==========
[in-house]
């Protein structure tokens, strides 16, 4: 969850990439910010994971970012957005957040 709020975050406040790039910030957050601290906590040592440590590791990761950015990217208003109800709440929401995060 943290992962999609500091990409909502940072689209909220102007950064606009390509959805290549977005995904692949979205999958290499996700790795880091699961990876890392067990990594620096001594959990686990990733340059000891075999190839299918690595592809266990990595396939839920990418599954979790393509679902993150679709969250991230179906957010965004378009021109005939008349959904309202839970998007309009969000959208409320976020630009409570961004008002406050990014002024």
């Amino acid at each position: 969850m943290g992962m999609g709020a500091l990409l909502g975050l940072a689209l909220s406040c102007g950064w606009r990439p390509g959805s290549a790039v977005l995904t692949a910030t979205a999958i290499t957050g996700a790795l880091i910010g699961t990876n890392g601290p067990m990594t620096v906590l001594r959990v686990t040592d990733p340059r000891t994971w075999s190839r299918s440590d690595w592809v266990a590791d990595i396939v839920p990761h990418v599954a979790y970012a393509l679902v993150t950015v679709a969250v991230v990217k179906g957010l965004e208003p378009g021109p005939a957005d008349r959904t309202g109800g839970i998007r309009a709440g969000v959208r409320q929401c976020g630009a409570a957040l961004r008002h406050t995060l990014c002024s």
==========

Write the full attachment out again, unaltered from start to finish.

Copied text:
[in-house]
């Protein structure tokens, strides 16, 4: 969850990439910010994971970012957005957040 709020975050406040790039910030957050601290906590040592440590590791990761950015990217208003109800709440929401995060 943290992962999609500091990409909502940072689209909220102007950064606009390509959805290549977005995904692949979205999958290499996700790795880091699961990876890392067990990594620096001594959990686990990733340059000891075999190839299918690595592809266990990595396939839920990418599954979790393509679902993150679709969250991230179906957010965004378009021109005939008349959904309202839970998007309009969000959208409320976020630009409570961004008002406050990014002024």
């Amino acid at each position: 969850m943290g992962m999609g709020a500091l990409l909502g975050l940072a689209l909220s406040c102007g950064w606009r990439p390509g959805s290549a790039v977005l995904t692949a910030t979205a999958i290499t957050g996700a790795l880091i910010g699961t990876n890392g601290p067990m990594t620096v906590l001594r959990v686990t040592d990733p340059r000891t994971w075999s190839r299918s440590d690595w592809v266990a590791d990595i396939v839920p990761h990418v599954a979790y970012a393509l679902v993150t950015v679709a969250v991230v990217k179906g957010l965004e208003p378009g021109p005939a957005d008349r959904t309202g109800g839970i998007r309009a709440g969000v959208r409320q929401c976020g630009a409570a957040l961004r008002h406050t995060l990014c002024s």